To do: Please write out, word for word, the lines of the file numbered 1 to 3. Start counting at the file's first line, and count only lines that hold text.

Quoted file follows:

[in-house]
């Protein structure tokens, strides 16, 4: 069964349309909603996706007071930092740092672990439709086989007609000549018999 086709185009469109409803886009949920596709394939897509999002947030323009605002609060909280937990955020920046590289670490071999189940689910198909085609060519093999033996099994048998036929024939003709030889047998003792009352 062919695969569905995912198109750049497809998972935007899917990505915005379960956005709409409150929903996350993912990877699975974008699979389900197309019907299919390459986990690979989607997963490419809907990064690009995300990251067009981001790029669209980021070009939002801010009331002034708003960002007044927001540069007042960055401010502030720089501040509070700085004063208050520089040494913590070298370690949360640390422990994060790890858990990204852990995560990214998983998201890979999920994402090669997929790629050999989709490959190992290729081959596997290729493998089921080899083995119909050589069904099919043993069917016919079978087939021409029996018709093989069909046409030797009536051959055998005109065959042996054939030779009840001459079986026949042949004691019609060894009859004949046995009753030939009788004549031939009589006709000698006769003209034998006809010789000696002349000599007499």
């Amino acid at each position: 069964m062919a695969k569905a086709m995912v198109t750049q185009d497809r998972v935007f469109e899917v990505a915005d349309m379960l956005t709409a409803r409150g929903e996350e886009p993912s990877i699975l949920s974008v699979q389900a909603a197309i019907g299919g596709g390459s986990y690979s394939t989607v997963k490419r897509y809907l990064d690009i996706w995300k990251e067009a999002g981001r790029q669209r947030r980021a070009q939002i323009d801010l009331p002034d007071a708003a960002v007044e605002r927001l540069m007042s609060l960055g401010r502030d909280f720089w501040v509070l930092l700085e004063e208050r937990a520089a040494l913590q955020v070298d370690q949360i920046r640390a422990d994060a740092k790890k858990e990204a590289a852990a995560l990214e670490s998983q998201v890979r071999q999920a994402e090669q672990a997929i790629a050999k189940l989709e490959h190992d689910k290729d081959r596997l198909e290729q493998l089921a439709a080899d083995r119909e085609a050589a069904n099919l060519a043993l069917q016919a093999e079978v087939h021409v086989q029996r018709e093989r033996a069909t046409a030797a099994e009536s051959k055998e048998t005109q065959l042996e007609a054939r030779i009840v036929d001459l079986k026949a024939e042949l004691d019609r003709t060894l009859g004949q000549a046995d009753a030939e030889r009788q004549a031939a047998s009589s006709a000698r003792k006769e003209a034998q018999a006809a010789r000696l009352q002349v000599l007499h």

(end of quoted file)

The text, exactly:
[in-house]
């Protein structure tokens, strides 16, 4: 069964349309909603996706007071930092740092672990439709086989007609000549018999 086709185009469109409803886009949920596709394939897509999002947030323009605002609060909280937990955020920046590289670490071999189940689910198909085609060519093999033996099994048998036929024939003709030889047998003792009352 062919695969569905995912198109750049497809998972935007899917990505915005379960956005709409409150929903996350993912990877699975974008699979389900197309019907299919390459986990690979989607997963490419809907990064690009995300990251067009981001790029669209980021070009939002801010009331002034708003960002007044927001540069007042960055401010502030720089501040509070700085004063208050520089040494913590070298370690949360640390422990994060790890858990990204852990995560990214998983998201890979999920994402090669997929790629050999989709490959190992290729081959596997290729493998089921080899083995119909050589069904099919043993069917016919079978087939021409029996018709093989069909046409030797009536051959055998005109065959042996054939030779009840001459079986026949042949004691019609060894009859004949046995009753030939009788004549031939009589006709000698006769003209034998006809010789000696002349000599007499």
């Amino acid at each position: 069964m062919a695969k569905a086709m995912v198109t750049q185009d497809r998972v935007f469109e899917v990505a915005d349309m379960l956005t709409a409803r409150g929903e996350e886009p993912s990877i699975l949920s974008v699979q389900a909603a197309i019907g299919g596709g390459s986990y690979s394939t989607v997963k490419r897509y809907l990064d690009i996706w995300k990251e067009a999002g981001r790029q669209r947030r980021a070009q939002i323009d801010l009331p002034d007071a708003a960002v007044e605002r927001l540069m007042s609060l960055g401010r502030d909280f720089w501040v509070l930092l700085e004063e208050r937990a520089a040494l913590q955020v070298d370690q949360i920046r640390a422990d994060a740092k790890k858990e990204a590289a852990a995560l990214e670490s998983q998201v890979r071999q999920a994402e090669q672990a997929i790629a050999k189940l989709e490959h190992d689910k290729d081959r596997l198909e290729q493998l089921a439709a080899d083995r119909e085609a050589a069904n099919l060519a043993l069917q016919a093999e079978v087939h021409v086989q029996r018709e093989r033996a069909t046409a030797a099994e009536s051959k055998e048998t005109q065959l042996e007609a054939r030779i009840v036929d001459l079986k026949a024939e042949l004691d019609r003709t060894l009859g004949q000549a046995d009753a030939e030889r009788q004549a031939a047998s009589s006709a000698r003792k006769e003209a034998q018999a006809a010789r000696l009352q002349v000599l007499h």